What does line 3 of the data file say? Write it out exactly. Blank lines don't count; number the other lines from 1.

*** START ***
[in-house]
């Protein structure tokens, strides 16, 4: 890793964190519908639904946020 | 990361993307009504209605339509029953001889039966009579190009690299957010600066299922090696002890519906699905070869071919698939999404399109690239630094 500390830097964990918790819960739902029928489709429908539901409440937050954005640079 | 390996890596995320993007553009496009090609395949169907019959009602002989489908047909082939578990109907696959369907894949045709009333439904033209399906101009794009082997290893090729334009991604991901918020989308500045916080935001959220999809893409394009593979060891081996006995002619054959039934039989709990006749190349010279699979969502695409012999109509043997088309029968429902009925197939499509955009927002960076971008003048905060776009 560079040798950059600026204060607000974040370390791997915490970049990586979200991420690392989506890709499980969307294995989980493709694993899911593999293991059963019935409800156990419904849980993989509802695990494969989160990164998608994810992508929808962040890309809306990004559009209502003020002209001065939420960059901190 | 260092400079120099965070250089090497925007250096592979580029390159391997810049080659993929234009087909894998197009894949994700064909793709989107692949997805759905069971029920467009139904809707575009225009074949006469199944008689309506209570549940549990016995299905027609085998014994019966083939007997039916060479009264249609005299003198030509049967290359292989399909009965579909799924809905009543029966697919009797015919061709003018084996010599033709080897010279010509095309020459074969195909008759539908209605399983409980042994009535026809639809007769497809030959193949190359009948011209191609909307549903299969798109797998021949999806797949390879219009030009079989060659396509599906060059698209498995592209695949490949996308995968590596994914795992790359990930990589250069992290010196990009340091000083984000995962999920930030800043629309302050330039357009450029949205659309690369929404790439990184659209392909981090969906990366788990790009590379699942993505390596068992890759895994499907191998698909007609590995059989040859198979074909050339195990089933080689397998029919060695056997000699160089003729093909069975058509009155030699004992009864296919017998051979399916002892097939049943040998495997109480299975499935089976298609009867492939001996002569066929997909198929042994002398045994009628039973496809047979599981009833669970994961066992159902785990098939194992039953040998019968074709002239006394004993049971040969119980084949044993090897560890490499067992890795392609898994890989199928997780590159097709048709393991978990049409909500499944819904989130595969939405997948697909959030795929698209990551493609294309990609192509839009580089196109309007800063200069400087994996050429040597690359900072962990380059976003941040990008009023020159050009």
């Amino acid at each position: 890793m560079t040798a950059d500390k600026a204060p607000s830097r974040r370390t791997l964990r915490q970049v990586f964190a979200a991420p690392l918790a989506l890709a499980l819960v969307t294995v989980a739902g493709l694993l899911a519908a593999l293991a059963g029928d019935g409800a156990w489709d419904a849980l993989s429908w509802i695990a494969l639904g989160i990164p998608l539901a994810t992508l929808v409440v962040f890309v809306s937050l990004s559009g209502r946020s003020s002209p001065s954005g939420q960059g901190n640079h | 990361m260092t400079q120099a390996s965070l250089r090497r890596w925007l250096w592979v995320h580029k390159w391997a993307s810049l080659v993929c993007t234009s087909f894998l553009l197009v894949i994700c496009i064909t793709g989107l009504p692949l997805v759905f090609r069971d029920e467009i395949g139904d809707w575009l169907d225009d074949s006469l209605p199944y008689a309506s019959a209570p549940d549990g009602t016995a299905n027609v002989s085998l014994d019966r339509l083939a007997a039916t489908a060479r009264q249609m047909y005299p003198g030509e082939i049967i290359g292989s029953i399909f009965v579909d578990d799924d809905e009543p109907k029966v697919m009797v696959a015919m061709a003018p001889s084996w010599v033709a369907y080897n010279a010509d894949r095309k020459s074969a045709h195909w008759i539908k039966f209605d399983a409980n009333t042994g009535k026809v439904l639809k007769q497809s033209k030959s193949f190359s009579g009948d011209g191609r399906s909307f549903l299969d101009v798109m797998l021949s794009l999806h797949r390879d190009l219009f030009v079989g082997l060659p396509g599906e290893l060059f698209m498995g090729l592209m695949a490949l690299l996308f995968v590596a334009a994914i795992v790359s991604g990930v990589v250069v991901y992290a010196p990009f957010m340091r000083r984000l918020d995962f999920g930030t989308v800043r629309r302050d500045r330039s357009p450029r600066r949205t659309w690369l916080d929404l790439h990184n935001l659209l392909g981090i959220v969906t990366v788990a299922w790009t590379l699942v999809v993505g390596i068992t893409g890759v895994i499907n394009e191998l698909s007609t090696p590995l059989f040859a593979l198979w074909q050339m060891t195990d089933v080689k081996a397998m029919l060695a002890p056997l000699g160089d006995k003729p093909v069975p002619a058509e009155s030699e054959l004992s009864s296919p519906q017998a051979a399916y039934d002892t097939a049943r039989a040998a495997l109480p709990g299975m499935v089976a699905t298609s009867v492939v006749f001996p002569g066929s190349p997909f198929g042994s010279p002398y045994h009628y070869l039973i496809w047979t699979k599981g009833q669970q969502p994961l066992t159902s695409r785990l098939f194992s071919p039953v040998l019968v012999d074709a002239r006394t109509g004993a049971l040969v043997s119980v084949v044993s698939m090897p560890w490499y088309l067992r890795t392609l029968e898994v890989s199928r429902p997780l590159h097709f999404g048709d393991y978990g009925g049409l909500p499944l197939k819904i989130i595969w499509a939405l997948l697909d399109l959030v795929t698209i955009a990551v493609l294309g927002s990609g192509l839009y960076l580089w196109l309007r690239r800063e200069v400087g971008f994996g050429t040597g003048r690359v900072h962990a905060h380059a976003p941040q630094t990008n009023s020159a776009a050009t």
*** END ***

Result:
């Amino acid at each position: 890793m560079t040798a950059d500390k600026a204060p607000s830097r974040r370390t791997l964990r915490q970049v990586f964190a979200a991420p690392l918790a989506l890709a499980l819960v969307t294995v989980a739902g493709l694993l899911a519908a593999l293991a059963g029928d019935g409800a156990w489709d419904a849980l993989s429908w509802i695990a494969l639904g989160i990164p998608l539901a994810t992508l929808v409440v962040f890309v809306s937050l990004s559009g209502r946020s003020s002209p001065s954005g939420q960059g901190n640079h | 990361m260092t400079q120099a390996s965070l250089r090497r890596w925007l250096w592979v995320h580029k390159w391997a993307s810049l080659v993929c993007t234009s087909f894998l553009l197009v894949i994700c496009i064909t793709g989107l009504p692949l997805v759905f090609r069971d029920e467009i395949g139904d809707w575009l169907d225009d074949s006469l209605p199944y008689a309506s019959a209570p549940d549990g009602t016995a299905n027609v002989s085998l014994d019966r339509l083939a007997a039916t489908a060479r009264q249609m047909y005299p003198g030509e082939i049967i290359g292989s029953i399909f009965v579909d578990d799924d809905e009543p109907k029966v697919m009797v696959a015919m061709a003018p001889s084996w010599v033709a369907y080897n010279a010509d894949r095309k020459s074969a045709h195909w008759i539908k039966f209605d399983a409980n009333t042994g009535k026809v439904l639809k007769q497809s033209k030959s193949f190359s009579g009948d011209g191609r399906s909307f549903l299969d101009v798109m797998l021949s794009l999806h797949r390879d190009l219009f030009v079989g082997l060659p396509g599906e290893l060059f698209m498995g090729l592209m695949a490949l690299l996308f995968v590596a334009a994914i795992v790359s991604g990930v990589v250069v991901y992290a010196p990009f957010m340091r000083r984000l918020d995962f999920g930030t989308v800043r629309r302050d500045r330039s357009p450029r600066r949205t659309w690369l916080d929404l790439h990184n935001l659209l392909g981090i959220v969906t990366v788990a299922w790009t590379l699942v999809v993505g390596i068992t893409g890759v895994i499907n394009e191998l698909s007609t090696p590995l059989f040859a593979l198979w074909q050339m060891t195990d089933v080689k081996a397998m029919l060695a002890p056997l000699g160089d006995k003729p093909v069975p002619a058509e009155s030699e054959l004992s009864s296919p519906q017998a051979a399916y039934d002892t097939a049943r039989a040998a495997l109480p709990g299975m499935v089976a699905t298609s009867v492939v006749f001996p002569g066929s190349p997909f198929g042994s010279p002398y045994h009628y070869l039973i496809w047979t699979k599981g009833q669970q969502p994961l066992t159902s695409r785990l098939f194992s071919p039953v040998l019968v012999d074709a002239r006394t109509g004993a049971l040969v043997s119980v084949v044993s698939m090897p560890w490499y088309l067992r890795t392609l029968e898994v890989s199928r429902p997780l590159h097709f999404g048709d393991y978990g009925g049409l909500p499944l197939k819904i989130i595969w499509a939405l997948l697909d399109l959030v795929t698209i955009a990551v493609l294309g927002s990609g192509l839009y960076l580089w196109l309007r690239r800063e200069v400087g971008f994996g050429t040597g003048r690359v900072h962990a905060h380059a976003p941040q630094t990008n009023s020159a776009a050009t």